The knee consists of 3 bones. The thigh bone (femur), the shin bone (tibia) and the kneecap (patella). The bones are connected by ligaments which hold the bones together and keep the knee stable. There are 2 collateral ligaments which run on the side of the knee, and 2 cruciate ligaments inside the knee.
Injuries to the knees are most often sports related, due to overuse as repeated movements can cause wear and tear to the tissue and ligament in the knees.
The most common injuries are:
- Ligament damage
- Tendon damage
- Cartilage damage
Ligament damage to the knees
There are three ligaments in the knee that can be damaged.
The first is the anterior cruciate ligament (ACL). This ligament is positioned on the side of the knee and can be damaged from sharp twisting or turning of the knee, and are most common in football and netball players due to the nature of the sport.
You may experience a popping sound, your knee may feel unstable and you may have swelling and pain.
Depending on the severity of your damaged ACL, you may be offered surgery. If you require surgery, it usually consists of stitching the tendon back together or taking a graft of another tendon such as a hamstring tendon and placing it on your damaged ACL.
Recovery from ACL surgery can take several weeks to months, and you will be given physiotherapy to help aid your recovery.
Other types of ligament damage to the knees are collateral ligament injury, which is often treated with rest or by wearing a brace to stabilise the knee during recovery. However, a significant tear would need reconstructive surgery.
Lastly, posterior cruciate ligament injury usually responds to physiotherapy, but again like the other two, if it is significantly torn then surgery may be required.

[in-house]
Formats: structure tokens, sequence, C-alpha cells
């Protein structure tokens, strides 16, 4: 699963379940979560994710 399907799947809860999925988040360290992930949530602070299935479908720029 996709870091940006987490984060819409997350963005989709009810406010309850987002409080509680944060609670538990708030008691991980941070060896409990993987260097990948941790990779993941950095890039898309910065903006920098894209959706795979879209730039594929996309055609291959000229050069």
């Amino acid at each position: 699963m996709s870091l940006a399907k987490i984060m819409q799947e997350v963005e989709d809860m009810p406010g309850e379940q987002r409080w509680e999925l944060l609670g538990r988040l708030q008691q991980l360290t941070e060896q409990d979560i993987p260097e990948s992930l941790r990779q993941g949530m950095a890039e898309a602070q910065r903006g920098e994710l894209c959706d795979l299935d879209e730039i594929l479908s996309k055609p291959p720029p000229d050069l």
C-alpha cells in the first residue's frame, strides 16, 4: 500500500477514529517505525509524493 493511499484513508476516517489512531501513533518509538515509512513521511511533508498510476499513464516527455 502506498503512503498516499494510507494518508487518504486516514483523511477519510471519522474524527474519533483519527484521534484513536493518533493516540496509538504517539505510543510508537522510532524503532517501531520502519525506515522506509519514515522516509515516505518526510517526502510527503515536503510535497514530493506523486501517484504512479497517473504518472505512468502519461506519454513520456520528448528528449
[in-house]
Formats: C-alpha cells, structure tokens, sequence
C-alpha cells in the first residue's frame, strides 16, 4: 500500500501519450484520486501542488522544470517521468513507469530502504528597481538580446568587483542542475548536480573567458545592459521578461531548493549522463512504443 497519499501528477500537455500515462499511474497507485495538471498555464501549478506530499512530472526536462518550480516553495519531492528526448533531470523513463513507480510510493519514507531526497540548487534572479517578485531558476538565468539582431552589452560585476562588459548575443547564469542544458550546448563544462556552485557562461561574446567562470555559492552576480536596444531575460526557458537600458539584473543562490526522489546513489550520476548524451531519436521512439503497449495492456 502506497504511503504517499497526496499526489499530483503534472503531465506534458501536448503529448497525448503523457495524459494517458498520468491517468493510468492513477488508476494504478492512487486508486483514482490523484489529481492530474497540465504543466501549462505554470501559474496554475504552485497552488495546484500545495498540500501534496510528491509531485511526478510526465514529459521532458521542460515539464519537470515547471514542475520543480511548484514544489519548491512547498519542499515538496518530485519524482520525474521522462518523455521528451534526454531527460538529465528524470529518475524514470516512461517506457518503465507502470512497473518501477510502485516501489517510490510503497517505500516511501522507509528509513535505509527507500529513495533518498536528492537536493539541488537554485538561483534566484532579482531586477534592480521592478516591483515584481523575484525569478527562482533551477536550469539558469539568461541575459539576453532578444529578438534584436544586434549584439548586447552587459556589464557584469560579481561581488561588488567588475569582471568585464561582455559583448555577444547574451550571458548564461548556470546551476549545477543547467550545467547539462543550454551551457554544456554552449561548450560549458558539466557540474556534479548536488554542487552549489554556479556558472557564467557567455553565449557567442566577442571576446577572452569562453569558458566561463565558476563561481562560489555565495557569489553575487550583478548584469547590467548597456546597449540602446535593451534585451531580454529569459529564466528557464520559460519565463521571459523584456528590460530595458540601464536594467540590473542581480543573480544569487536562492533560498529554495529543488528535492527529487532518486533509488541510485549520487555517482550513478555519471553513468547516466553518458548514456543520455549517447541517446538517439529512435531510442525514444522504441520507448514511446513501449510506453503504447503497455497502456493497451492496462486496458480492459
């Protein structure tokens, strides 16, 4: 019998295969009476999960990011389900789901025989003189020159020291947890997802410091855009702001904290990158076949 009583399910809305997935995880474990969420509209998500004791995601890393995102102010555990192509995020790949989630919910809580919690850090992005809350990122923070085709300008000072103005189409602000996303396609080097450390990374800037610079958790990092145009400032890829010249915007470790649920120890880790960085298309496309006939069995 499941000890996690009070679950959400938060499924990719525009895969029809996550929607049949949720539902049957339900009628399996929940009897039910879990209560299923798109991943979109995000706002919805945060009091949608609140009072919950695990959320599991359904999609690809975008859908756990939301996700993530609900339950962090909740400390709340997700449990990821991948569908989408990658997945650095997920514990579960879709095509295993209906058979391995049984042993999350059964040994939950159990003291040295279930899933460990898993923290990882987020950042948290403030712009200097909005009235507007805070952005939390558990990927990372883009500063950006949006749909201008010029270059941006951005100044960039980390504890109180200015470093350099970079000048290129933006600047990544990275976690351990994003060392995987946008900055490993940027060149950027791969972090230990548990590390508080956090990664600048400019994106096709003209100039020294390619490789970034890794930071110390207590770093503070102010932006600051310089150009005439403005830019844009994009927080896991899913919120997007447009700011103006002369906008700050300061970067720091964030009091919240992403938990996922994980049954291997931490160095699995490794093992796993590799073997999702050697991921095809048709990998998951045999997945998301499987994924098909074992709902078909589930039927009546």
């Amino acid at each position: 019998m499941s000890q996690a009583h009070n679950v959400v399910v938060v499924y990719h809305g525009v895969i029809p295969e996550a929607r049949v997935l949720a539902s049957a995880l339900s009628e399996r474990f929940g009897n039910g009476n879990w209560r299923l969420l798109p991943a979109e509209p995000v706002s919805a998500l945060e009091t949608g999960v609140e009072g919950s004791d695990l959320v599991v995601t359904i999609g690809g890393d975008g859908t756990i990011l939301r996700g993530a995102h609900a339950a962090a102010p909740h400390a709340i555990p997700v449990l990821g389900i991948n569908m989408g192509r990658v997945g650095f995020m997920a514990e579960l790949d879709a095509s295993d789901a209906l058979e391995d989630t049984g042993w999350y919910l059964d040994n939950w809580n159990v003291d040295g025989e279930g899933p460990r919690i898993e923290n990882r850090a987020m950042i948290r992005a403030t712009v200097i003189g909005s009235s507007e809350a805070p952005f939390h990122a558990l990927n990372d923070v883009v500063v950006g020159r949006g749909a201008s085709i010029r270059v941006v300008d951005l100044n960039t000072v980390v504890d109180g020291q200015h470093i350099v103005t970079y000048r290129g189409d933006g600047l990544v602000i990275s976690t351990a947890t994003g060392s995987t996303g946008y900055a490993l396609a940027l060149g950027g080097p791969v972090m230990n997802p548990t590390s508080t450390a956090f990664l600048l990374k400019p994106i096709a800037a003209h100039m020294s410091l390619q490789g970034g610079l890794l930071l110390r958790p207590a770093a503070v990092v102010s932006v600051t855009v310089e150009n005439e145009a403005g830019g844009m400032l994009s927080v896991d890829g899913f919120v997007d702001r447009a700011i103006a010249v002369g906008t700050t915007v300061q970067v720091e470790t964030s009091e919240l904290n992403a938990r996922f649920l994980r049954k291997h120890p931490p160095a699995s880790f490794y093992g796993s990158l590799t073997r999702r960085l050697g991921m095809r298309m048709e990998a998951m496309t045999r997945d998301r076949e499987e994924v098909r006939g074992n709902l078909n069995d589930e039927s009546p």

Knee tendon damage
Tendons can easily become damaged through sports or activities that involve a lot of jumping. The most common knee tendon injury is to the quadriceps tendon, the tendon that connects the kneecap to the thigh muscle. A partial tear may respond well to rest and by supporting the knee with a brace, whereas a significant tear may need to be repaired surgically.
Cartilage functions as a cushion between the bones, as well as a stabiliser for the joint. The most common injury to the knee cartilage is a meniscus tear. This can often happen when playing sports that involve twisting. The meniscus wears with age and is more likely to tear the older you are. The tendon may repair on its own with rest and support, however a particularly large tear may need surgery.
Breakages to the knee bone
Like any other bone, the 3 bones in the knee can suffer from fractures. Fractures to the patella (knee cap) are common as the bone sits on top of the knee joint as a protective shield, meaning it can fracture if you fall or have direct impact on the area. Surgery may be required if the bone needs stabilising.
Dislocation of the knee
A dislocated kneecap is when the bone slips out of place, usually as a result of direct impact or a sudden change in movement and twisting of the knee. Often, your doctor can manipulate the kneecap back into place. If there is a fracture or associated ligament or tendon injury then surgery may be considered.
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